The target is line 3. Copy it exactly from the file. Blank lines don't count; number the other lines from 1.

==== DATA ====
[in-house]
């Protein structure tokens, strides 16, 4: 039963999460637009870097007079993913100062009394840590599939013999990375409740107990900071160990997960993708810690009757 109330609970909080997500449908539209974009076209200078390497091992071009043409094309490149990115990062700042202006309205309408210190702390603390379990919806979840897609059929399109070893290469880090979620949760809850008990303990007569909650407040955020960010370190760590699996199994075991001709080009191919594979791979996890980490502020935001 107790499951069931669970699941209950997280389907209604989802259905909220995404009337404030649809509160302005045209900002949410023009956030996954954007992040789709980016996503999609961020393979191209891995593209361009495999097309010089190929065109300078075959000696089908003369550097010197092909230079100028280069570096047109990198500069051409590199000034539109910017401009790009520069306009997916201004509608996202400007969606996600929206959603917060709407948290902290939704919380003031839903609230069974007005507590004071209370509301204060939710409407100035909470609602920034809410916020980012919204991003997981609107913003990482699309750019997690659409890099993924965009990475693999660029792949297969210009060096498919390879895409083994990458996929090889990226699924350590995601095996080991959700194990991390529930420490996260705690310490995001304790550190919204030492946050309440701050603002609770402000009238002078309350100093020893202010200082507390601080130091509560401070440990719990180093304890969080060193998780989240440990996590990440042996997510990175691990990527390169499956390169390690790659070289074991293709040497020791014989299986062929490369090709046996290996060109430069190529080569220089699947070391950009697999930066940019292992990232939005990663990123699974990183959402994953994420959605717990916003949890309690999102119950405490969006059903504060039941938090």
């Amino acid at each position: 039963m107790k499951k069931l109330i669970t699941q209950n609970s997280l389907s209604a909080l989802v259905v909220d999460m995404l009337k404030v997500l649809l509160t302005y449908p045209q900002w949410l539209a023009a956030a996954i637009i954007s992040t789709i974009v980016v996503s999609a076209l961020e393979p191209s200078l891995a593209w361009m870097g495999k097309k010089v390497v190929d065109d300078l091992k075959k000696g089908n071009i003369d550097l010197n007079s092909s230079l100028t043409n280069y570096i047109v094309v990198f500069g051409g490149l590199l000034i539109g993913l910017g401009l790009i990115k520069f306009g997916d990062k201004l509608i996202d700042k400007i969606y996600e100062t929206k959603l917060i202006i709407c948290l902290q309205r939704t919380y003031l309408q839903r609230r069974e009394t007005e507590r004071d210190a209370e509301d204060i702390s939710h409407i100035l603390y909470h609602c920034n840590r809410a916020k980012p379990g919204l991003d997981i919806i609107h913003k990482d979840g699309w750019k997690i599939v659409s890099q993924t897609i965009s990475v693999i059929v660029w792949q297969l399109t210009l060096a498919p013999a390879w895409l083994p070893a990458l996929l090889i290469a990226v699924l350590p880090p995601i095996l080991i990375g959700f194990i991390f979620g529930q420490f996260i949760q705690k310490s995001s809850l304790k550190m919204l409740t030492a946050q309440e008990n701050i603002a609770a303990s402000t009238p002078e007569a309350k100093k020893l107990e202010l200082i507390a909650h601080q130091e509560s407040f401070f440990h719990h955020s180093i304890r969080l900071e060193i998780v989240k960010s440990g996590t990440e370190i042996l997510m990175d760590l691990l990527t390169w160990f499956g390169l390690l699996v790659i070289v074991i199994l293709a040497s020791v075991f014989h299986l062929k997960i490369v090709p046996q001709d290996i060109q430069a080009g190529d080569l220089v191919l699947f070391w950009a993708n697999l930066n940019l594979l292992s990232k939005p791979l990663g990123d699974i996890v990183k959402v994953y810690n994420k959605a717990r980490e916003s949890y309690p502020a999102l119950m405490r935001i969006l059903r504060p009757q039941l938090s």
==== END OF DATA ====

């Amino acid at each position: 039963m107790k499951k069931l109330i669970t699941q209950n609970s997280l389907s209604a909080l989802v259905v909220d999460m995404l009337k404030v997500l649809l509160t302005y449908p045209q900002w949410l539209a023009a956030a996954i637009i954007s992040t789709i974009v980016v996503s999609a076209l961020e393979p191209s200078l891995a593209w361009m870097g495999k097309k010089v390497v190929d065109d300078l091992k075959k000696g089908n071009i003369d550097l010197n007079s092909s230079l100028t043409n280069y570096i047109v094309v990198f500069g051409g490149l590199l000034i539109g993913l910017g401009l790009i990115k520069f306009g997916d990062k201004l509608i996202d700042k400007i969606y996600e100062t929206k959603l917060i202006i709407c948290l902290q309205r939704t919380y003031l309408q839903r609230r069974e009394t007005e507590r004071d210190a209370e509301d204060i702390s939710h409407i100035l603390y909470h609602c920034n840590r809410a916020k980012p379990g919204l991003d997981i919806i609107h913003k990482d979840g699309w750019k997690i599939v659409s890099q993924t897609i965009s990475v693999i059929v660029w792949q297969l399109t210009l060096a498919p013999a390879w895409l083994p070893a990458l996929l090889i290469a990226v699924l350590p880090p995601i095996l080991i990375g959700f194990i991390f979620g529930q420490f996260i949760q705690k310490s995001s809850l304790k550190m919204l409740t030492a946050q309440e008990n701050i603002a609770a303990s402000t009238p002078e007569a309350k100093k020893l107990e202010l200082i507390a909650h601080q130091e509560s407040f401070f440990h719990h955020s180093i304890r969080l900071e060193i998780v989240k960010s440990g996590t990440e370190i042996l997510m990175d760590l691990l990527t390169w160990f499956g390169l390690l699996v790659i070289v074991i199994l293709a040497s020791v075991f014989h299986l062929k997960i490369v090709p046996q001709d290996i060109q430069a080009g190529d080569l220089v191919l699947f070391w950009a993708n697999l930066n940019l594979l292992s990232k939005p791979l990663g990123d699974i996890v990183k959402v994953y810690n994420k959605a717990r980490e916003s949890y309690p502020a999102l119950m405490r935001i969006l059903r504060p009757q039941l938090s």